Mechanisms of the deep slow-wave-sleep-related increase of upper airway muscle tone in healthy humans.

AuthorsHicks, A
Cori, JM
Jordan, AS
Nicholas, CL
Kubin, L
Semmler, JG
Malhotra, A
McSharry, DG
Trinder, JA
TypeJournal Article (Original Research)
JournalJournal of Applied Physiology
PubMed ID28255086
Year of Publication2017
URLhttps://www.ncbi.nlm.nih.gov/pubmed/28255086
DOIhttp://dx.doi.org/10.1152/japplphysiol.00872.2016
Download 1304full_.pdf (636.2 KB)
AbstractUpper airway muscle activity is reportedly elevated during slow-wave sleep (SWS) when compared to lighter sleep stages. To uncover the possible mechanisms underlying this elevation, we explored the correlation between different indices of central and reflex inspiratory drive, such as the changes in airway pressure and end-expiratory CO2, and the changes in the genioglossus (GG) and tensor palatini (TP) muscle activity accompanying transitions from the lighter N2 to the deeper N3 stage of non-rapid eye movement (NREM) sleep in healthy young adult men. Forty six GG and 38 TP continuous electromyographic recordings were obtained from 16 men [age: 20 +/-2.5 (SD) years; body mass index: 22.5 +/-1.8 kg/m2] during 32 transitions from NREM stages N2 to N3. GG, but not TP, activity increased following transition into N3 sleep, and the increase was positively correlated with more negative airway pressure, increased end-tidal CO2, increased peak inspiratory flow and increased minute ventilation. None of these correlations was statistically significant for TP. Complementary GG and TP single motor unit analysis revealed a mild recruitment of GG units and de-recruitment of TP units during the N2 to N3 transitions. These findings suggest that, in healthy individuals, the increased GG activity during SWS is primarily driven by reflex stimulation of airway mechanoreceptors and central chemoreceptors.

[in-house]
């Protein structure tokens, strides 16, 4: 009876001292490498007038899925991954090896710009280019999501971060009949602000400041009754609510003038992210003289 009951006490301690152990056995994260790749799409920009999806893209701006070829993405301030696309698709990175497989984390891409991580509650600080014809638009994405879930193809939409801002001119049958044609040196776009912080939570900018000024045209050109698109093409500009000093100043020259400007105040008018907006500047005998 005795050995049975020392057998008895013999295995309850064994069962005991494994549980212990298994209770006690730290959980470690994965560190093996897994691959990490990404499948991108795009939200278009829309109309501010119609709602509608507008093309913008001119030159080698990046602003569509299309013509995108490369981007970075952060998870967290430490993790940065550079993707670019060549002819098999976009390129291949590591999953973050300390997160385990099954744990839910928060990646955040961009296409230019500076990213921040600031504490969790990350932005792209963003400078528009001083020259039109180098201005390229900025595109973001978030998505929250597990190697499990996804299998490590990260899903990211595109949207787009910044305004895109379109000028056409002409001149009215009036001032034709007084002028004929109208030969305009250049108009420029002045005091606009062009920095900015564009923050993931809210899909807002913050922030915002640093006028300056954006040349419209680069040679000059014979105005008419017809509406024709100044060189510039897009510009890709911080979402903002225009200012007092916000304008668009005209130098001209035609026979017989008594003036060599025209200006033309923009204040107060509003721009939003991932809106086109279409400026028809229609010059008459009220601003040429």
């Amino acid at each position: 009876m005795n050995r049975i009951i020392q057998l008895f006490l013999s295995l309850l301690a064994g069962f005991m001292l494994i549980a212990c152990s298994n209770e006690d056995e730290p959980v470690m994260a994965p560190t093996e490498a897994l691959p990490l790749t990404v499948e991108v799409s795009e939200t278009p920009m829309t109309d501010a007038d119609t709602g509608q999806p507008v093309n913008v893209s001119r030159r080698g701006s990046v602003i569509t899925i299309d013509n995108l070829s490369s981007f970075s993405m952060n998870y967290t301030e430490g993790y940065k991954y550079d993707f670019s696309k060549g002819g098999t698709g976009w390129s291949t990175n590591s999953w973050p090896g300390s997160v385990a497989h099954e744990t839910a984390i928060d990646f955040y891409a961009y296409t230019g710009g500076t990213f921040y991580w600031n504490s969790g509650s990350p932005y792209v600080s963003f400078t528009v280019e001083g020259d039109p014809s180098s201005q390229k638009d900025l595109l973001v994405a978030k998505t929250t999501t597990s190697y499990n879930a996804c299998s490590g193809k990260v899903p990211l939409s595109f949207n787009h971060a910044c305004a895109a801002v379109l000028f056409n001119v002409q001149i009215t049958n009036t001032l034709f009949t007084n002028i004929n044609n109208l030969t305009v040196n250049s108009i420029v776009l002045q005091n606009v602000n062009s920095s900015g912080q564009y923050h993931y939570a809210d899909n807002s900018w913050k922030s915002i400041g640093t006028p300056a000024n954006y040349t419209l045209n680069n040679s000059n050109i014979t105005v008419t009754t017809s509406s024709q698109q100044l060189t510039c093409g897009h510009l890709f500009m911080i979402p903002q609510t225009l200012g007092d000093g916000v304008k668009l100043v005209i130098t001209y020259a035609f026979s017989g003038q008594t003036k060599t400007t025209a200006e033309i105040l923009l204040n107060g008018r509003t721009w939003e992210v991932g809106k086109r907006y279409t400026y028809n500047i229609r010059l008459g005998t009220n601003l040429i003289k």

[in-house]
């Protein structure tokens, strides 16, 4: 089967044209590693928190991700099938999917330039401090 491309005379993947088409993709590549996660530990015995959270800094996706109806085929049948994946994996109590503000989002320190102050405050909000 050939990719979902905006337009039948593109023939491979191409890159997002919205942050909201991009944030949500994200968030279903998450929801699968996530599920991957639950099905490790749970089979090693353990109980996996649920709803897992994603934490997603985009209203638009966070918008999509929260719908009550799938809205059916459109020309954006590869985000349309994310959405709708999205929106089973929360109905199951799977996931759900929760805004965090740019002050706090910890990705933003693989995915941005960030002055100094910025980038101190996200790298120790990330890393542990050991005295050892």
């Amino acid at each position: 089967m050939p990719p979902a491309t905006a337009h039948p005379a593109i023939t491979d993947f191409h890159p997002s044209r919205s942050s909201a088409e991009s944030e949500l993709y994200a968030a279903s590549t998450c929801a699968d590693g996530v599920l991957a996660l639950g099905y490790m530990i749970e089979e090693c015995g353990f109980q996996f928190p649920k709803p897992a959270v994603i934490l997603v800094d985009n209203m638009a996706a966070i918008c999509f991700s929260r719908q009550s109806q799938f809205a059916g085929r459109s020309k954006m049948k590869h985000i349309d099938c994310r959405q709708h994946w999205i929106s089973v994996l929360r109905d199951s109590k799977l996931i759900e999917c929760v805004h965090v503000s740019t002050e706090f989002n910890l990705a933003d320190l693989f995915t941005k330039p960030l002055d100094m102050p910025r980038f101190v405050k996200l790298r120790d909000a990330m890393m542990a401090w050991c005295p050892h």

http://www.ibas.org.au/what-we-do/publications/3872897


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